An example of a rolling chassis

Chassis, Earth, Earth Return

The chassis of a vehicle is the basic framework of the vehicle, and all other components are mounted on to the chassis.

The chassis is normally of metal construction, and, as such, can be incorporated into the vehicle electrical system.

Nowadays, we bolt the negative terminal of the battery directly on to the chassis. We then use this pathway to return electricity from electrical components back to the battery, in order to complete the electrical circuit. This arrangement is known as a 'negative earth return' system.

This system simplifies the wiring of a vehicle as it means we only need half the amount of wires to complete circuits.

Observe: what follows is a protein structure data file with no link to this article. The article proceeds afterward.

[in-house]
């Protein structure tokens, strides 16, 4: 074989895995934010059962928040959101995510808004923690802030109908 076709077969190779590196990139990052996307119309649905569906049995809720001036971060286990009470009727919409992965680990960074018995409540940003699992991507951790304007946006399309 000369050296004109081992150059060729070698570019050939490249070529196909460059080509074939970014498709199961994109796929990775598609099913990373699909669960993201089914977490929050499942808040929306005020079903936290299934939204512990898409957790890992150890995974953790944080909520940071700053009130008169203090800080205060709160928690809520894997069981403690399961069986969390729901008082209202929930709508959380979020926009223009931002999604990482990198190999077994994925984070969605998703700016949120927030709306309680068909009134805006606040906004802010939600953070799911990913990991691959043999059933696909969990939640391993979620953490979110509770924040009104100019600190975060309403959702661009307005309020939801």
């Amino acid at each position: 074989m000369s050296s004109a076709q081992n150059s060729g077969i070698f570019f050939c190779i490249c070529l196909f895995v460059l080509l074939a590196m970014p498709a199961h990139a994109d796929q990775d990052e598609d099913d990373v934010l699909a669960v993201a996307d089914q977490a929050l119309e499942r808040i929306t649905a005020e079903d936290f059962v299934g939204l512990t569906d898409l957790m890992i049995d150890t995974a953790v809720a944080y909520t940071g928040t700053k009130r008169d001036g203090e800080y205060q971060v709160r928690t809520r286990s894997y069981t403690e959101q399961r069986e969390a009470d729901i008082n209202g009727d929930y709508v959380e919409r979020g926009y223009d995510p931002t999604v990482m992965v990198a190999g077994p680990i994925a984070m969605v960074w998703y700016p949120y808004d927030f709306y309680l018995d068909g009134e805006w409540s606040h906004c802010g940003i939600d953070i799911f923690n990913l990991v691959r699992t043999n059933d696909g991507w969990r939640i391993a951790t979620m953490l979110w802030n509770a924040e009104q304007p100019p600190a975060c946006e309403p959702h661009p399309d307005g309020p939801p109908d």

An alternative system used on vehicles such as fuel tankers, may have 'insulated earth return' - we do not return the electrons to the battery via the chassis, we use a dedicated insulated wire to do so. For the likes of fuel tankers, in the event of an accident, this is a safer electrical system.

It complicates the wiring system because we now need twice as much wiring to wire the vehicle, but in the event of a live wire coming into contact with the chassis (say, after an accident), no short-circuit will occur, making this arrangement safer.

A rolling chassis is a chassis that has been fitted with wheel hubs and wheels, which is capable of rolling. When a vehicle is described as a rolling chassis, few, if any other components are fitted.

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